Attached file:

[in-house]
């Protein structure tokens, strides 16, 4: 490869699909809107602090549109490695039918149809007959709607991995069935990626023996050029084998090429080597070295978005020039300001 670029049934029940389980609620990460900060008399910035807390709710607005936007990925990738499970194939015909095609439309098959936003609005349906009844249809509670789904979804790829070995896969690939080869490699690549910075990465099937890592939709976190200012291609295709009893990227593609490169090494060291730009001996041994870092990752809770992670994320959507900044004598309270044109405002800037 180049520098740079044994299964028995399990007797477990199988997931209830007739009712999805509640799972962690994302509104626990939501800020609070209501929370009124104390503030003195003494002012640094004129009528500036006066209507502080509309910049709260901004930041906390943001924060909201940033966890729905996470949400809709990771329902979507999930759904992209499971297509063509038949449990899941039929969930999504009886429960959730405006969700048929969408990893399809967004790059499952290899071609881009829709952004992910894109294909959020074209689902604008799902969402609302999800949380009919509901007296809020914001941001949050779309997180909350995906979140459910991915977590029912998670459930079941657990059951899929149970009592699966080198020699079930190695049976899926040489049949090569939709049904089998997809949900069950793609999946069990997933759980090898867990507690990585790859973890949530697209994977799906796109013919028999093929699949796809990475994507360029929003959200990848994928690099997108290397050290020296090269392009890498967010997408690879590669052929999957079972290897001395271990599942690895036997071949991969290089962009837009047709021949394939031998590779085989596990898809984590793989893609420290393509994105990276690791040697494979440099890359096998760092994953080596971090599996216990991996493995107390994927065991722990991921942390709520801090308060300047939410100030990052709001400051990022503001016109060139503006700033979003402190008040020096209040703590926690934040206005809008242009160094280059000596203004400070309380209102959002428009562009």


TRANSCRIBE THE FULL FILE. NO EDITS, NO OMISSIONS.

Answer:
[in-house]
């Protein structure tokens, strides 16, 4: 490869699909809107602090549109490695039918149809007959709607991995069935990626023996050029084998090429080597070295978005020039300001 670029049934029940389980609620990460900060008399910035807390709710607005936007990925990738499970194939015909095609439309098959936003609005349906009844249809509670789904979804790829070995896969690939080869490699690549910075990465099937890592939709976190200012291609295709009893990227593609490169090494060291730009001996041994870092990752809770992670994320959507900044004598309270044109405002800037 180049520098740079044994299964028995399990007797477990199988997931209830007739009712999805509640799972962690994302509104626990939501800020609070209501929370009124104390503030003195003494002012640094004129009528500036006066209507502080509309910049709260901004930041906390943001924060909201940033966890729905996470949400809709990771329902979507999930759904992209499971297509063509038949449990899941039929969930999504009886429960959730405006969700048929969408990893399809967004790059499952290899071609881009829709952004992910894109294909959020074209689902604008799902969402609302999800949380009919509901007296809020914001941001949050779309997180909350995906979140459910991915977590029912998670459930079941657990059951899929149970009592699966080198020699079930190695049976899926040489049949090569939709049904089998997809949900069950793609999946069990997933759980090898867990507690990585790859973890949530697209994977799906796109013919028999093929699949796809990475994507360029929003959200990848994928690099997108290397050290020296090269392009890498967010997408690879590669052929999957079972290897001395271990599942690895036997071949991969290089962009837009047709021949394939031998590779085989596990898809984590793989893609420290393509994105990276690791040697494979440099890359096998760092994953080596971090599996216990991996493995107390994927065991722990991921942390709520801090308060300047939410100030990052709001400051990022503001016109060139503006700033979003402190008040020096209040703590926690934040206005809008242009160094280059000596203004400070309380209102959002428009562009």